Advocate leading mental illness support program in Pictou County
Sherry Blinkhorn would like to see a time when talking about mental illness becomes just like talking about the weather.
As Sarah Clark returned from a trip from Moncton last week, she rolled down her window when she reached Pictou Landing to tell the protestors she would be joining them soon.
The 58-year-old began to cry when it hit her that there was no smell from Northern Pulp.
“I never thought I’d see that day again,” she said, adding that she last smelled fresh air in Pictou County in the 1960’s.
When the mill was running last week, before a broken effluent pipeline forced it to close, the odor was a pale comparison to when the kraft pulp mill first opened, under the ownership of Scott Paper, she said.
She remembers seeing buildings turn black and paint peeling off homes.
“If it’s affecting buildings that way, what is it doing to our lungs?” she asked while on site of the blockade at Indian Cross Point.
She and others, including Roderick Francis, used to swim at A’Se’K, also known as Boat Harbour, as children in the late 1960’s.
Francis said they were told by the government of the day that it was safe to swim.
Clark noticed it was black, but figured if others were in it, then it must be okay.
It wasn’t until she noticed eels coming to shore that she began to question it.
“If fish are running from it, there must be something wrong,” she thought at age 12.
They were also eating berries and apples along the road leading up to the beach, digging for clams and fishing.
Eventually, they all stopped swimming there, as well as another local beach, one that was as popular as Melmerby Beach is now, as the water began to change colour, she said.
“There’s only four or five of us left that swam in that effluent,” Francis, 59, said, adding that there had been 10 others who had also played in the water.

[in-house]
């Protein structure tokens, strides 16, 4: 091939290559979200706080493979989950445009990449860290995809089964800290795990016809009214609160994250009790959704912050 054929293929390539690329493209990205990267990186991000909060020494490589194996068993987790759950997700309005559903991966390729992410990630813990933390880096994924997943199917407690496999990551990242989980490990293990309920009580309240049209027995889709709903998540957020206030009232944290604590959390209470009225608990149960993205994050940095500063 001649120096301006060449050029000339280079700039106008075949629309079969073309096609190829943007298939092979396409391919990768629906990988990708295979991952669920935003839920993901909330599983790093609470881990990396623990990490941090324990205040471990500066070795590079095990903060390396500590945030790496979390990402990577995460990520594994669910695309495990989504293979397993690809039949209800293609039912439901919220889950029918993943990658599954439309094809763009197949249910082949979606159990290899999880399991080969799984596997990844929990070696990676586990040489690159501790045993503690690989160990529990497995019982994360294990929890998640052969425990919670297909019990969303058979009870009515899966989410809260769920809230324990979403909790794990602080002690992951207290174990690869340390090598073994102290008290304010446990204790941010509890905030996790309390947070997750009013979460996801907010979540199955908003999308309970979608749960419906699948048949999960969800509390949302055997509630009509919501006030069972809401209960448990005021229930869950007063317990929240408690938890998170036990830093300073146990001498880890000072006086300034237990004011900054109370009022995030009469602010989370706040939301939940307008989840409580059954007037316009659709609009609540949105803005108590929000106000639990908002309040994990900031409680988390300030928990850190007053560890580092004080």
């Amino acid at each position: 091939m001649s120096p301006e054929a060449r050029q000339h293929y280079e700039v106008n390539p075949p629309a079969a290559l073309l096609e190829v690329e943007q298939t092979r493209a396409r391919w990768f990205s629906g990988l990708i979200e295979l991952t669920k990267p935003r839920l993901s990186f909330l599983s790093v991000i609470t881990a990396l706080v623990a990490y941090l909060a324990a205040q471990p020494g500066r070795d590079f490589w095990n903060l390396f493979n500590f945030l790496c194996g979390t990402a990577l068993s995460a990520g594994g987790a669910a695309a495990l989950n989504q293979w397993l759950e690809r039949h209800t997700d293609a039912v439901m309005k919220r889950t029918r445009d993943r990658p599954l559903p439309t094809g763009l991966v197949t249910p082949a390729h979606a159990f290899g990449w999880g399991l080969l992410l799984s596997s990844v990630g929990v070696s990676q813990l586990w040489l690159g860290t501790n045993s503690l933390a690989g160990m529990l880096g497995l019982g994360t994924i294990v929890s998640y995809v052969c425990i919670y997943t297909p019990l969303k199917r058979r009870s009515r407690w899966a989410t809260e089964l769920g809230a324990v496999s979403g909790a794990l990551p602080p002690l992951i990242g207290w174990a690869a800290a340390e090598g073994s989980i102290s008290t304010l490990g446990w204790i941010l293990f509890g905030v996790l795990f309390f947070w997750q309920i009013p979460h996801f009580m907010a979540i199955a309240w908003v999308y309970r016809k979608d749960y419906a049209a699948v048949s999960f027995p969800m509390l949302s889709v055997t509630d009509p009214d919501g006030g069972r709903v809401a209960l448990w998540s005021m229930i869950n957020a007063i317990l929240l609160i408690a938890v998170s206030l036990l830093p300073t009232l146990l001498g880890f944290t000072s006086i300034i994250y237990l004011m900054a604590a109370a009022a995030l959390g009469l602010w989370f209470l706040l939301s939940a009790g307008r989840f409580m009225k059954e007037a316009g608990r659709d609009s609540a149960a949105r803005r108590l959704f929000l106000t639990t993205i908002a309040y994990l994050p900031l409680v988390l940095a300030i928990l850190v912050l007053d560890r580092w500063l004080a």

Scott Paper began discussions in 1964 about building a mill at Abercrombie Point with the agreement that the province would provide a place to put the wastewater after it was used in the pulping process.
It started operating in 1967.
Almost ten years later, Pictou Landing First Nation took action against the federal government for inaction in the community’s best interests.
In 1991, the federal government starts negotiations for a settlement. In the same year, the province promised to close Boat Harbour as a treatment facility after the wastewater agreement with Scott Paper expired in 1995.
“I heard it very often. When the PCs (Progressive Conservatives) were in power, I heard it every month,” Francis, a former band chief, said about how many times he heard Boat Harbour would be cleaned.
Clark left a few years after the mill was established in 1975, moving to Massachusetts, and ended up working in a paper mill.
She came back in the early 1990’s after her husband passed and her mother was sick.
By 1993, an agreement was reached out of court, promising $35 million in compensation.
The Scott Paper agreement ran out in 1995, but no alternative site for wastewater had been chosen, with the province extending the timeline to close Boat Harbour by 2005.
The mill transferred hands twice over the next 10 years and possible solutions were deemed unfeasible, prompting another extension to 2008.
During this time, Clark was researching what was coming out of pulp mills while she was studying at Nova Scotia Community College. She did a presentation on it in 2006, explaining the bleaching process.
In 2008, the province agreed to extend the license on a month-to-month basis. The mill was transferred to Northern Pulp, and the province asked the community to let it go, and said they wouldn’t extend it beyond Dec. 31 without consultation. However, by November, they told the province they would not agree to any more extensions.
An election halted meetings with a negotiator and new government officials asked for more time to examine the issues.
In September 2010, a lawsuit was filed against the province and Northern Pulp, following a lack of change after a request from Pictou Landing asking the province to end the license by June 30, 2010.
Since then, the permit has continually been renewed, during which time Northern Pulp was acquired by Paper Excellence and a Facebook group pushing for a cleaner mill started gaining traction.
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